RICHMOND, Virginia (AP) ― Our time. Right now.
That is the rallying cry Virginia Commonwealth University has adopted during its basketball team’s improbable nothing-to-lose, everything-to-gain run to the Final Four.
The Rams are having blast and their confidence is growing with each win.
“It comes from our personalities and coach (Shaka) Smart,” forward Bradford Burgess said. “He wants us to be out there loose and confident and aggressive. We’re out there playing with nothing to lose. It’s just been a fun ride and I think we showed how much fun we can have on the court every game.”
The urban university once viewed as a mostly commuter school has toppled some of the college game’s elite programs.
The Rams earned their way to this weekend’s semifinals in Houston with a 71-61 victory against mighty Kansas on Sunday in a game that rarely was as close as the final score.
The Jayhawks led 6-0 early, and the Rams didn’t flinch.
“We kept our composure and hit ‘em right back,” point guard Joey Rodriguez said.
Smart, who has become one of the hottest names in coaching in only his second season, now boasts a 10-0 career record in postseason play; VCU went 5-0 to win the CBI last season.
But this year’s success seemed unlikely when they finished 3-5 in February, and showed up at the Colonial Athletic Association tournament thinking they had to win it to make the NCAA field.
Turns out they won just enough.
VCU used a buzzer-beater from Jamie Skeen in the quarterfinals to slip past Drexel, and then played one of their best games to oust regular season champion George Mason, 79-63.
Though they lost to Old Dominion in the championship, Smart sensed something different, and hearing their unexpected at-large bid blasted by commentators has only fueled their run.
VCU head coach Shaka Smart celebrates with his team after beating Kansas over the weekend. (AP-Yonhap News)
“We knew that we had turned the corner as a team and that we were playing much better,” Smart said, referring to the Rams’ win that ended George Mason’s 16-game winning streak. And though he was unsure if VCU would get in, Smart said the Rams “felt like if we got the opportunity to play in the NCAA tournament, we could certainly make a run.”
It is how they are doing it on that run that is really turning heads.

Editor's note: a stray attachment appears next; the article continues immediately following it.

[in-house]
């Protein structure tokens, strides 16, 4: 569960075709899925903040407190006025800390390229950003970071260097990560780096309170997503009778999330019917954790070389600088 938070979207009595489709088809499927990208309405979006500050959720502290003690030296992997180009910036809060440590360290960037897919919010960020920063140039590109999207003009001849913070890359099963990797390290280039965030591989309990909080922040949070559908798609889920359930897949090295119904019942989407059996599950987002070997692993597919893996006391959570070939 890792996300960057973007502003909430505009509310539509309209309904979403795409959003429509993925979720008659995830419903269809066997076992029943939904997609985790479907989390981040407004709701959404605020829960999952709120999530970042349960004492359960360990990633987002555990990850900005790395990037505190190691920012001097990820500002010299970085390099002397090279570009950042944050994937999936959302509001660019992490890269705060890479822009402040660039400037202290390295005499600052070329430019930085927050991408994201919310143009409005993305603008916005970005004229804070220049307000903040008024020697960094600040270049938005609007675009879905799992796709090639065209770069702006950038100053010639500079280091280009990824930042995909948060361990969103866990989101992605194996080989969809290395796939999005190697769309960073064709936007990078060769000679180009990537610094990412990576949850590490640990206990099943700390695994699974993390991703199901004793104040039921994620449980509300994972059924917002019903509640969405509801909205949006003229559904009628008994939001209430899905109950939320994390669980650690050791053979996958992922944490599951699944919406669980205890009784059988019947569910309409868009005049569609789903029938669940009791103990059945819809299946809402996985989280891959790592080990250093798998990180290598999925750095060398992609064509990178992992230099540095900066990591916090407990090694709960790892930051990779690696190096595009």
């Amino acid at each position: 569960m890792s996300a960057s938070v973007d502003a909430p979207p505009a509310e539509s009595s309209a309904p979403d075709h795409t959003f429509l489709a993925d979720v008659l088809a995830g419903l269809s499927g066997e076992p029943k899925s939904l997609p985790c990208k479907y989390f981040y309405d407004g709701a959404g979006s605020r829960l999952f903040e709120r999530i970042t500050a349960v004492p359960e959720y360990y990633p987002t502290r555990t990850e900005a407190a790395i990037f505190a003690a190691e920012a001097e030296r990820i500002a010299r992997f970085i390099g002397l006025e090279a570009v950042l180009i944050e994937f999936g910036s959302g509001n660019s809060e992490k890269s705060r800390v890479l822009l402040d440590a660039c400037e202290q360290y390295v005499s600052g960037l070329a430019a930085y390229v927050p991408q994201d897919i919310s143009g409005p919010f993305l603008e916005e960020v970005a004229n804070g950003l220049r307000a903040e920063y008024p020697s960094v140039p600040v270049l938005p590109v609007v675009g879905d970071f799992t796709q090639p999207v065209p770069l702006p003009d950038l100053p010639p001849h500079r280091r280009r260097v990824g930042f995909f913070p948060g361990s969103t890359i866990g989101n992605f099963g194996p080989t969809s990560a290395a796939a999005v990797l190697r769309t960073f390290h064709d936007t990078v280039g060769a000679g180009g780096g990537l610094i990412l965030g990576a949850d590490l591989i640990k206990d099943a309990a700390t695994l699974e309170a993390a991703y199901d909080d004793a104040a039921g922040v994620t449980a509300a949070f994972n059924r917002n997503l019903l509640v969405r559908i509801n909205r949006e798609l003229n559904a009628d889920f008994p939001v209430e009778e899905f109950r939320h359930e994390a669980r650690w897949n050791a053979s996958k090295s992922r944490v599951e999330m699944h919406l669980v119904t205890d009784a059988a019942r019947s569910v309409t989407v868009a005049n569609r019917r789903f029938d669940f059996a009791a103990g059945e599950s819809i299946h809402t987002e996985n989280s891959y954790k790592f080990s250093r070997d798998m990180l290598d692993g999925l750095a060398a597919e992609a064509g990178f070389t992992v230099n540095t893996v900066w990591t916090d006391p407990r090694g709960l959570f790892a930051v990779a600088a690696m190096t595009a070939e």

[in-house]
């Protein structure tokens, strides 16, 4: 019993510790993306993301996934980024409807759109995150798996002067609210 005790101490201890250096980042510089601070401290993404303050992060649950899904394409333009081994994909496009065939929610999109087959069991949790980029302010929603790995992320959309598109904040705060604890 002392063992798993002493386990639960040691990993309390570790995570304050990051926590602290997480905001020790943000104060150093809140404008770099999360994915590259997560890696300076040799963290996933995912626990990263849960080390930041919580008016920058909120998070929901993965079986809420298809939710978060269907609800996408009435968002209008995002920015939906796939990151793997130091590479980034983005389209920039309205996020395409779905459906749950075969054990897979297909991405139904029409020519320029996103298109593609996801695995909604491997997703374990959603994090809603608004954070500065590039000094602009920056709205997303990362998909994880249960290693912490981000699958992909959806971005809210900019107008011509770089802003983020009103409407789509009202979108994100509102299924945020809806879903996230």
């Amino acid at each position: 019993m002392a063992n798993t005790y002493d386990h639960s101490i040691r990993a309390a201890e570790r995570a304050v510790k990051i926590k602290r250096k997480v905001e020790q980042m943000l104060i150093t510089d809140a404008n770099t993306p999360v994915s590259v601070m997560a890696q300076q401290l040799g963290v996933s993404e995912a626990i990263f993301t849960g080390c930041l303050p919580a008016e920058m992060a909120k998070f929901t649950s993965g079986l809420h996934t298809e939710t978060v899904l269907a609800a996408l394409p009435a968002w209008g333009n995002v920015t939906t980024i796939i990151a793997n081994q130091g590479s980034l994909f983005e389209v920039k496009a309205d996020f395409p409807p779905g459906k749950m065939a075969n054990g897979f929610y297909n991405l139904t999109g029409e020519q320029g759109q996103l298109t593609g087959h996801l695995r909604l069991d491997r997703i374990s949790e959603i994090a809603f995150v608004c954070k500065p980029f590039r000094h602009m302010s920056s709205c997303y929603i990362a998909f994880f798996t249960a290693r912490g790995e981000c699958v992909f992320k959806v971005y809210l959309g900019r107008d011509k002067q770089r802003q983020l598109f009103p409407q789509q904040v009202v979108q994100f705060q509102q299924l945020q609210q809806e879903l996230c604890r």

Only Florida State, beaten on Burgess’ layin with 7 seconds left in overtime, has been close against the Rams’ pressing defense and 43.8 percent postseason 3-point shooting.
Southern Cal lost by 13. Georgetown and Purdue by 18 each. And Kansas by 10.
Now, Burgess said, the Rams feel there is nothing they can’t do.
“As the wins kept coming, we’ve gained more confidence and we’ve just been saying, ‘We don’t want this ride to end,”’ he said. “Getting to Houston, why not try to go and win two games?”
The Rams (28-11) face Butler (27-9) in the semifinals on Saturday night. The Bulldogs lost to Duke in the national championship game last season, but the Rams won’t be intimidated.
“We just have a lot of belief in each other,” Rodriguez said. “We believe in our skills and whatever coach teaches us and we go out there and perform. We’re not scared of anybody.”
And the tournament has shown they don’t need to be afraid with the cast they bring:
Skeen, who transferred after two seasons at Wake Forest, was the most outstanding player of the Southwest regional after scoring 26 points against the Morris twins, Marcus or Markieff.
Rodriguez, the team’s steady, unquestioned leader, started his career playing alongside Eric Maynor ― now with the NBA’s Oklahoma Thunder ― for former VCU coach Anthony Grant. Rodriguez was so upset when Grant left for Alabama that he almost transferred.
Then there are Burgess and Brandon Rozzell, both Richmond products who have the ability to take over on offense with their outside scoring, but have impacted games besides scoring.
There’s Ed Nixon, the defensive stopper with a knack for making big shots.
And of course, there’s Smart, 33, who looks too young on the sidelines with his shaved head and discarded jacket to be in charge. However, he has masterfully manipulated his team’s air of confidence to motivate them with pointed reminders of how people doubted them.
“We’ve been able to flip all the negative things that people have said and the naysayers and some of that doubt, and we’ve been able to use that as motivation, and the only reason we’ve been able to use it is because we have a very naturally confident team,” Smart said.
The coach said before every game they’ve shown clips of different analysts picking VCU’s opponent to win.
“If we didn’t have a really confident group, that would be paralyzing because our guys would see that and think, ‘Oh no, maybe we can’t do that,”’ Smart said. “But I know with our group, that’s not a problem.”
Smart can use being disrespected to his advantage now, though he was weary of disappointment demoralizing his team when at-large bids were being announced.